You seem pretty knowledgeable in design and building, it wouldn't be a big step to try knocking a couple up both input and output, you certainly understand the safety issues.

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  16. #51
    Lifetime Member Enzo's Avatar
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    Hi Jim, welcome to the forum.

    RG is in fact an engineer himself. We have a good number of them here. Engineers, that is.

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    Quote Originally Posted by jim1976 View Post
    I think there is just as much chance of any of this happening with a shorted transformer if your inexpedience and putting an amp together dont you think?
    Yes. There are many ways to shoot yourself in the foot.

    He was talking of modifying a microwave transformer which are upwards of 2000v so you have to rewind the secondary why not just wind the whole thing?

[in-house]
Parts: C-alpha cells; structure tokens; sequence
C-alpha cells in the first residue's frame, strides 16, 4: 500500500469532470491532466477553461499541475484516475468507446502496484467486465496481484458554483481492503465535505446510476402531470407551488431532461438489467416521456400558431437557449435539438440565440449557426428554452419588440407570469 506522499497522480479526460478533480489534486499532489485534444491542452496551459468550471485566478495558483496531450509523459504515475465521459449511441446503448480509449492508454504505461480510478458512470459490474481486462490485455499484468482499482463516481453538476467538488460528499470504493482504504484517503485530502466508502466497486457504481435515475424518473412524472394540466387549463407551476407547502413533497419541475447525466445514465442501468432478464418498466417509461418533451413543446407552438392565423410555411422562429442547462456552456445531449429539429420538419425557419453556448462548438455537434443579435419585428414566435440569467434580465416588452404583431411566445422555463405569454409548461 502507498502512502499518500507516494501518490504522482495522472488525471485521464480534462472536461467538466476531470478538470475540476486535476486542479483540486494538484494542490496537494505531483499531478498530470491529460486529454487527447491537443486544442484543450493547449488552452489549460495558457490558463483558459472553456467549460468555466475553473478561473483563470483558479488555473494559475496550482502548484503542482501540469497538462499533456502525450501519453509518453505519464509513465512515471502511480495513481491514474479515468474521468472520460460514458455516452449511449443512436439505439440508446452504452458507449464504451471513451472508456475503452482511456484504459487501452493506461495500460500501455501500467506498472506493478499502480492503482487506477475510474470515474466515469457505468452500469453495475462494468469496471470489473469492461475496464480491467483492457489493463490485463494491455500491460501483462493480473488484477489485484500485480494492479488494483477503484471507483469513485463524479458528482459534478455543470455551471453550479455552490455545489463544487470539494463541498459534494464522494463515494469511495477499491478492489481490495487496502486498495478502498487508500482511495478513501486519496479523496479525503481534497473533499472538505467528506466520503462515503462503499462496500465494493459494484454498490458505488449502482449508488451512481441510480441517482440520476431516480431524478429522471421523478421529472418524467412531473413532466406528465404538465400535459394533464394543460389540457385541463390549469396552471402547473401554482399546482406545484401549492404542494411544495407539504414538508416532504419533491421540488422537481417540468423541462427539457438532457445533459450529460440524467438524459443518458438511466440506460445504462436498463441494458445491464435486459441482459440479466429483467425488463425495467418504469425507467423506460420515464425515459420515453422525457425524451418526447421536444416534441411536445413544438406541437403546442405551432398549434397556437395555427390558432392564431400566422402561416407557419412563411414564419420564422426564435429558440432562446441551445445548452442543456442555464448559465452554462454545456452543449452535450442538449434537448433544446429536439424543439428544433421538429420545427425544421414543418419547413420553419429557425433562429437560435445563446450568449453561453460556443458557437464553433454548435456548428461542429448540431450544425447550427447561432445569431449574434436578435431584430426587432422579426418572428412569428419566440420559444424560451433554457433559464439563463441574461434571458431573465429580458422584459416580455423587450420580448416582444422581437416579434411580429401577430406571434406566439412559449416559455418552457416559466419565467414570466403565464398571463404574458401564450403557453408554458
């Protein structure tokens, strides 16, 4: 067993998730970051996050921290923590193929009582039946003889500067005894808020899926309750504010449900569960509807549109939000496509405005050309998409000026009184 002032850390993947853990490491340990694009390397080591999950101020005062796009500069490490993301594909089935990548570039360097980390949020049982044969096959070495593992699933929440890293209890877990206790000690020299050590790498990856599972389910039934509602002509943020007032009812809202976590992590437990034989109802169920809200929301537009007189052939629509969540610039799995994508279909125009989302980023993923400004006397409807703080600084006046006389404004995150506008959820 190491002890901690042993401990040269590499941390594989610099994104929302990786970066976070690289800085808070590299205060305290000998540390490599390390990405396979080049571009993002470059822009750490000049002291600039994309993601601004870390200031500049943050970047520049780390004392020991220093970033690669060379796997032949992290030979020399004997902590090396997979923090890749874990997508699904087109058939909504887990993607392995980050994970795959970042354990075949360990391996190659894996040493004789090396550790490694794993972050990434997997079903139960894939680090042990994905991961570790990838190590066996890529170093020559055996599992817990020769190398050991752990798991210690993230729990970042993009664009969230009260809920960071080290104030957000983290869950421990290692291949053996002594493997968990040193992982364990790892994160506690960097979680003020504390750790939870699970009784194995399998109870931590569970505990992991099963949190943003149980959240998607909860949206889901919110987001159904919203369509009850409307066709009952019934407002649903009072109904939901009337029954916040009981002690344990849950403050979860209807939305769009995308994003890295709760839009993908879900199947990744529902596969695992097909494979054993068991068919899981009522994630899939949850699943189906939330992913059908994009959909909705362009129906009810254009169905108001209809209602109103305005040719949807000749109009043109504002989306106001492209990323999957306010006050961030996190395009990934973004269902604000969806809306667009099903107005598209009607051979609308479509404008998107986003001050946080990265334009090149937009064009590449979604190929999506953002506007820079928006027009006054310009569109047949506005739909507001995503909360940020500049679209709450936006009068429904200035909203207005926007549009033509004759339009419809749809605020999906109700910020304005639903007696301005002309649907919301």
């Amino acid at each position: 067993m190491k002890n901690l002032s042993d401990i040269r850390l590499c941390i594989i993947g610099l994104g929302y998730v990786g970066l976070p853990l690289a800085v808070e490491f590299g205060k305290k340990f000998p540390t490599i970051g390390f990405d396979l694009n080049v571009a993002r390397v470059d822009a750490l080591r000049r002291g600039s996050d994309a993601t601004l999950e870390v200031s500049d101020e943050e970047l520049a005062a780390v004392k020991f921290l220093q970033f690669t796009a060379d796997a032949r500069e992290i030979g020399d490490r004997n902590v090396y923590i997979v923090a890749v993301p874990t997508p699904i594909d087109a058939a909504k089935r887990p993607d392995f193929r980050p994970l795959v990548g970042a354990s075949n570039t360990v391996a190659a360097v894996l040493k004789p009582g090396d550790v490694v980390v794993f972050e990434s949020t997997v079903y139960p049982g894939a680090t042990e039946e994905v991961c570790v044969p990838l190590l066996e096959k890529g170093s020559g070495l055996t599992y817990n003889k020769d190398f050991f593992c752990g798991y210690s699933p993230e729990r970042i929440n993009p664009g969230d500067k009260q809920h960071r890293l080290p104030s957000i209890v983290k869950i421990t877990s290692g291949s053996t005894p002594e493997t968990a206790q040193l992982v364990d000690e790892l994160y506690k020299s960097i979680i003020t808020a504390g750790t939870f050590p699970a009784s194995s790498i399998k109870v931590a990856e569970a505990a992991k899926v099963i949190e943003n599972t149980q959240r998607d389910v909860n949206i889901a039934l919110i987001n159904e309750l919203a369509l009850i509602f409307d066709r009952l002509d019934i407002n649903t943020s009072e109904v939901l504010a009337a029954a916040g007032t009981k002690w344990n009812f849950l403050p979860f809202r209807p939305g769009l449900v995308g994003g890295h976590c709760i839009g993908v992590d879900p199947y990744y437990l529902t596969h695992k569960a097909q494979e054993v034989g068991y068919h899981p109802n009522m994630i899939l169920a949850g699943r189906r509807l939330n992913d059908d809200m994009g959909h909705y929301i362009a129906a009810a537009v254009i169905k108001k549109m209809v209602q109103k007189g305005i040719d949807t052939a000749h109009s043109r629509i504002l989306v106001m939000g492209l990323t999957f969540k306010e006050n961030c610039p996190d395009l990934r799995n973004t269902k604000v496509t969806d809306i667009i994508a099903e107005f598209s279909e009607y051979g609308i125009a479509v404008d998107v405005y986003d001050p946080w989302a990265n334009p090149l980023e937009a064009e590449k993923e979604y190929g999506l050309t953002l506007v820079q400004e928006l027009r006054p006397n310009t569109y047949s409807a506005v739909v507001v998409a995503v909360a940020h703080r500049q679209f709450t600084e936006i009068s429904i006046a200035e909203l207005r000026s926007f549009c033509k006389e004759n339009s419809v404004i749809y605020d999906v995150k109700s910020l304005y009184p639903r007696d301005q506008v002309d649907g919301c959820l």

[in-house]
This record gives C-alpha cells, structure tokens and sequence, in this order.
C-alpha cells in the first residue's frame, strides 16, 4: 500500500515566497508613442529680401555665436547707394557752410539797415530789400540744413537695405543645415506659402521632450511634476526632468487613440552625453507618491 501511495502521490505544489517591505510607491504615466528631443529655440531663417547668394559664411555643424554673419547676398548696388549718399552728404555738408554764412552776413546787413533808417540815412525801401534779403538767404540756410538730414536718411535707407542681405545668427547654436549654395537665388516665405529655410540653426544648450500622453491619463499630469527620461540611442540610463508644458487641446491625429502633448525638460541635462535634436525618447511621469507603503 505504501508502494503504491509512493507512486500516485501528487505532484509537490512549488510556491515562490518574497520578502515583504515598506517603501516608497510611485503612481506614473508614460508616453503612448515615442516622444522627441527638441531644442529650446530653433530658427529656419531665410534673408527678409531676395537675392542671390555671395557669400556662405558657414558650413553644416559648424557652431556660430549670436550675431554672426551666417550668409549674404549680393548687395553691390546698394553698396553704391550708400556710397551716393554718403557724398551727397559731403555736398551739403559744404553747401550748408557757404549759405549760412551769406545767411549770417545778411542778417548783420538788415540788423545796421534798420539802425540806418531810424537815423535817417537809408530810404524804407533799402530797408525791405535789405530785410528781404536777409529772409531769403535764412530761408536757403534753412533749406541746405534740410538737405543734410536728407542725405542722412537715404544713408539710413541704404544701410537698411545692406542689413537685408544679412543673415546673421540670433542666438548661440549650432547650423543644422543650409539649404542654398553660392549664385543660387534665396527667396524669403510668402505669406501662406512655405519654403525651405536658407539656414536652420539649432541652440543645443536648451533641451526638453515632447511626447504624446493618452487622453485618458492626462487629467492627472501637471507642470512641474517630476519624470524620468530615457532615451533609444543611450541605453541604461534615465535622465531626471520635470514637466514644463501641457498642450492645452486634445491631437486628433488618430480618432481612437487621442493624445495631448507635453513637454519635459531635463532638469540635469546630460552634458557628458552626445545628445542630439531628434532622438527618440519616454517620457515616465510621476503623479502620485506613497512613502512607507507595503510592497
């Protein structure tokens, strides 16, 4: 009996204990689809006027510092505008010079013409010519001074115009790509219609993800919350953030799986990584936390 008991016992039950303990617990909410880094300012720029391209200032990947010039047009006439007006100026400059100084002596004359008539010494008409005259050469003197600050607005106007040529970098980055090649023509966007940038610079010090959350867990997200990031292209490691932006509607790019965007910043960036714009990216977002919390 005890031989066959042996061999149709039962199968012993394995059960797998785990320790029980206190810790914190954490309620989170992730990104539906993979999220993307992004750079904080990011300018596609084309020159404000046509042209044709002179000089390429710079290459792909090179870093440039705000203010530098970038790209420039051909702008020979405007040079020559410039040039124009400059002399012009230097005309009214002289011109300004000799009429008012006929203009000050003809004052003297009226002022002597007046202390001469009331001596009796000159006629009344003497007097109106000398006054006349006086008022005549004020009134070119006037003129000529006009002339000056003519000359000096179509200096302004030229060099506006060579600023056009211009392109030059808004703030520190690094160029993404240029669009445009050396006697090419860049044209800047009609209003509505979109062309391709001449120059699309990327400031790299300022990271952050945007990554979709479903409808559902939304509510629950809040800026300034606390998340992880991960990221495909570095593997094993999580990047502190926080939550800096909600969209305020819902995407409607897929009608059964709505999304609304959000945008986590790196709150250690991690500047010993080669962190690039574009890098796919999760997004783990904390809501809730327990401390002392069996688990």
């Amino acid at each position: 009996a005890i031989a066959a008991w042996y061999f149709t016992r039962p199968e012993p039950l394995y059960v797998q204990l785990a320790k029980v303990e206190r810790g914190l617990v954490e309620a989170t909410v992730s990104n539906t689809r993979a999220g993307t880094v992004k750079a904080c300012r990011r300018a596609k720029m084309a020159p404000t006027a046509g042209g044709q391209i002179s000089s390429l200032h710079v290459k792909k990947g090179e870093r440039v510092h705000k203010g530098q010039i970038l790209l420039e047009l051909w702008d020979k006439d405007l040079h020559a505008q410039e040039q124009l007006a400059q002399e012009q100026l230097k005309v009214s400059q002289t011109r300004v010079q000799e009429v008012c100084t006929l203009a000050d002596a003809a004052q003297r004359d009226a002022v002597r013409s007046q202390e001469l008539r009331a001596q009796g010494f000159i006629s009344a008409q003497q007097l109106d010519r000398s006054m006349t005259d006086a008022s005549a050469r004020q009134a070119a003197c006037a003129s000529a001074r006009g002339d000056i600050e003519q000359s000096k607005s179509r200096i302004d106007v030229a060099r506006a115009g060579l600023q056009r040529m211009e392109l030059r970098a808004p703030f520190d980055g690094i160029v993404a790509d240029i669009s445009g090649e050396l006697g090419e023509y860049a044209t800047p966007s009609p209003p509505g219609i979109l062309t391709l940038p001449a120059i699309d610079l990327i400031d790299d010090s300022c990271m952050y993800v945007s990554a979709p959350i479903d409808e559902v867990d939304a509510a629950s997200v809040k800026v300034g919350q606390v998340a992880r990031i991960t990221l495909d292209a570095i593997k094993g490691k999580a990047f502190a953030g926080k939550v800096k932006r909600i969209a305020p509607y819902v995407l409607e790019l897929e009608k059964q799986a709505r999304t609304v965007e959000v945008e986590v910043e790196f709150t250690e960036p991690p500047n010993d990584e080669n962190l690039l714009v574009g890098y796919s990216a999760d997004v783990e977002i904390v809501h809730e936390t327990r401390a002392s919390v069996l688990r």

Well, to start with, I think that a beginner messing with a 1-2KW transformer that puts out 2000V is a Bad Idea, too. Again, the operant word here is "beginner". Someone who's trained, who understands the requirements and safety issues is a big boy and on their own. Presumably someone who is educated can make their own decisions.

    On the topic of MOTs, (1) they're big; way too big for an optimal amplifier power transformer, and quite heavy; (2) many of them use internal magnetic shunts for secondary current limiting; these have to be removed (nondestructively to the rest of the transformer); (3) MOT laminations are often sealed together with a bead of weld along the stack. This makes destacking and restacking impossible, and I consider hand-threading the wires into a welded stack to be a silly exercise. Better to work the hours and buy one than spend the time, get it wrong a couple of times, burn up materials, and so on.